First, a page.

In early January 2020, aerial survey teams of pilots and biologists from the Maryland Department of Natural Resources (DNR) made visual estimates of the ducks, geese, and swans along most of the state’s Chesapeake Bay, Potomac River, and Atlantic coast shorelines.
This year, the teams counted about 627,000 waterfowl, which was higher than the 566,300 birds observed during 2019, but lower than the five-year average of 738,440 birds.
“The abundance and distribution of wintering waterfowl is influenced not only by the annual changes in population size, but also the weather conditions during migration and throughout the winter,” said Wildlife and Heritage Director Paul Peditto. “Moderate winter weather up and down the east coast has allowed most waterfowl species to remain spread out across Maryland and our surrounding states.”
Overall, the number of dabbling ducks was higher than last winter, while fewer diving ducks were observed than in the 2019 survey. Biologists also counted more Canada geese this year than last year.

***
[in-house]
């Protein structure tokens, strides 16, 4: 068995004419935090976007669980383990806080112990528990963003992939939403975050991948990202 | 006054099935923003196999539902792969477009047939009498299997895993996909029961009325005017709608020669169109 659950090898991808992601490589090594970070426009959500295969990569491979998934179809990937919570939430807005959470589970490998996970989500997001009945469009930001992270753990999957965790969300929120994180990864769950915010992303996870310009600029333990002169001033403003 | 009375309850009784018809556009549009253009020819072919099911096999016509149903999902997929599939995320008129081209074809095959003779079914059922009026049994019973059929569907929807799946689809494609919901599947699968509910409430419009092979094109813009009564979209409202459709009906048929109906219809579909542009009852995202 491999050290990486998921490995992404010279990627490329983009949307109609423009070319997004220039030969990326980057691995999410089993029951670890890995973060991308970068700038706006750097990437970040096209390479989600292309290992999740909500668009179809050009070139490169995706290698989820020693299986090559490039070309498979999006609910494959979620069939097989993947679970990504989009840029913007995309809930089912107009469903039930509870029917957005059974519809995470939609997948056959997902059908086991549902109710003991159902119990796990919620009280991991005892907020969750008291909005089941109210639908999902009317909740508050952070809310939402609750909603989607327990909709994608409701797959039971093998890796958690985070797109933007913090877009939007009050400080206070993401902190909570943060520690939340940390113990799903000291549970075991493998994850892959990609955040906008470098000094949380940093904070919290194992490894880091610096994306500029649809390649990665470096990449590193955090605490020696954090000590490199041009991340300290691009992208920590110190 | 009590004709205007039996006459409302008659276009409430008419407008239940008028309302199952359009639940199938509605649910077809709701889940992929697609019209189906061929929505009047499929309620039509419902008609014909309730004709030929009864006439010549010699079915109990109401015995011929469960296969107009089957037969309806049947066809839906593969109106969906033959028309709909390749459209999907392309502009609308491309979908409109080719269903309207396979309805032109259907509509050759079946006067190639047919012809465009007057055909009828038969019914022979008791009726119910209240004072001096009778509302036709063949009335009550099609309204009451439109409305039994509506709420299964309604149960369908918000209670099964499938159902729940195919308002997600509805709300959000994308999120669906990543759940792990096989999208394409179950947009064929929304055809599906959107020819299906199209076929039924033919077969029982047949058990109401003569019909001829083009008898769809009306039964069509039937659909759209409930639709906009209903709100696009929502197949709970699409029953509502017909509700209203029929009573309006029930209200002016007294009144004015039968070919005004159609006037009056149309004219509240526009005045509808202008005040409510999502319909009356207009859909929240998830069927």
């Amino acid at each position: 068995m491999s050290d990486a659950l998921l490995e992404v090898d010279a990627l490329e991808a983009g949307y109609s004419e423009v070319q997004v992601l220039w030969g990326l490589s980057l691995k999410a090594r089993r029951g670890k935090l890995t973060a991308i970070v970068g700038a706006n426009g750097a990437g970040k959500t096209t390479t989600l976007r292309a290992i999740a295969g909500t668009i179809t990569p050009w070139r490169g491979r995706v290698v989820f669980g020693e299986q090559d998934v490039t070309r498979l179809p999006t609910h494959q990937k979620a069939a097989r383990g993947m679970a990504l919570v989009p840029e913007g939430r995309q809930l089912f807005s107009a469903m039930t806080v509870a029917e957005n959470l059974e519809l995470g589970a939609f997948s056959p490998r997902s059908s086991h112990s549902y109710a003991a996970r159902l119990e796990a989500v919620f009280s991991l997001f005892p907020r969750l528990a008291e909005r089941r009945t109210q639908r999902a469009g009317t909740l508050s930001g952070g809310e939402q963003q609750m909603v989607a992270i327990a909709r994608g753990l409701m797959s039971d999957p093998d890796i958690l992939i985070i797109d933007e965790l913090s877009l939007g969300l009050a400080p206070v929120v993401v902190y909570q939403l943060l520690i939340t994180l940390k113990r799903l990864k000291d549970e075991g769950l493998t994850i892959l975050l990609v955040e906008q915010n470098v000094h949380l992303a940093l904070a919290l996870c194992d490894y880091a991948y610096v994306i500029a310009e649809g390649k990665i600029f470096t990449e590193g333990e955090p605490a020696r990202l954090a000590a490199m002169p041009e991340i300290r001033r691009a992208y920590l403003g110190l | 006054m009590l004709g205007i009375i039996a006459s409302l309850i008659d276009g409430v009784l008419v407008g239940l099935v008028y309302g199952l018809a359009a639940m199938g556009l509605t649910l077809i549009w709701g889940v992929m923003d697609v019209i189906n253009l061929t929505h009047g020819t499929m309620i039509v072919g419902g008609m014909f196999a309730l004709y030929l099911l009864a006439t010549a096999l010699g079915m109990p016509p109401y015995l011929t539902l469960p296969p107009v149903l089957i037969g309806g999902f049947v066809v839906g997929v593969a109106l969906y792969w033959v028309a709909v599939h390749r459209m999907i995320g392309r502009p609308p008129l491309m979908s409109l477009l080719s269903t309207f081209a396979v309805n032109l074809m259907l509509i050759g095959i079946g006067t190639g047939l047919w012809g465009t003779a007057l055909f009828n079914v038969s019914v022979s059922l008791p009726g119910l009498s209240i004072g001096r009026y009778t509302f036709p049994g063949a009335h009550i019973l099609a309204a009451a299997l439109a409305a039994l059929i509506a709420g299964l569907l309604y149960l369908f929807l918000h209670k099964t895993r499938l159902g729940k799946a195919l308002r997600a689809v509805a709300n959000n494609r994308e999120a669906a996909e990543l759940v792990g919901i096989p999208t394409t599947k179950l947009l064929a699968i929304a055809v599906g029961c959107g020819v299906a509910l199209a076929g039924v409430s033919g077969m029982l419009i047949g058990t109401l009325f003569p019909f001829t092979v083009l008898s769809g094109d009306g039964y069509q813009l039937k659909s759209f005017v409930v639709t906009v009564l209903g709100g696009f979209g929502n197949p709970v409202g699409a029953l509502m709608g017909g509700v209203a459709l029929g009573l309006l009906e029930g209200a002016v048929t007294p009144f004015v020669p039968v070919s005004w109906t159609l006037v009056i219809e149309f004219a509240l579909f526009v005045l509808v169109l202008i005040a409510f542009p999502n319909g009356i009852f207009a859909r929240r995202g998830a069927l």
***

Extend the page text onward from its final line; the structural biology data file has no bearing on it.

Following 2018’s record low hatch, Atlantic Population Canada geese benefited from normal spring weather conditions on their nesting grounds in 2019, leading to average gosling production.
2020 Midwinter Waterfowl Survey Results (rounded to the nearest hundred)
Species | Quanity
Black Duck 21,000
Green-winged Teal 2,000
Northern Shoveler 300
Northern Pintail 1,800
Total Dabblers 93,000
Ring-necked Duck 3,000
Ruddy Duck 18,500
Total Divers 149,700
Long-tailed Duck 200
Total Ducks 250,900
Snow Goose 40,900
Canada Goose 327,200
Tundra Swan 7,100
Total Waterfowl 627,000
The Midwinter Waterfowl Survey has been conducted annually since the early 1950s. The Maryland survey results are ultimately pooled to provide a measure of the distributional changes and long-term trends of waterfowl wintering in the Atlantic Flyway.
source: Maryland Department of Natural Resources
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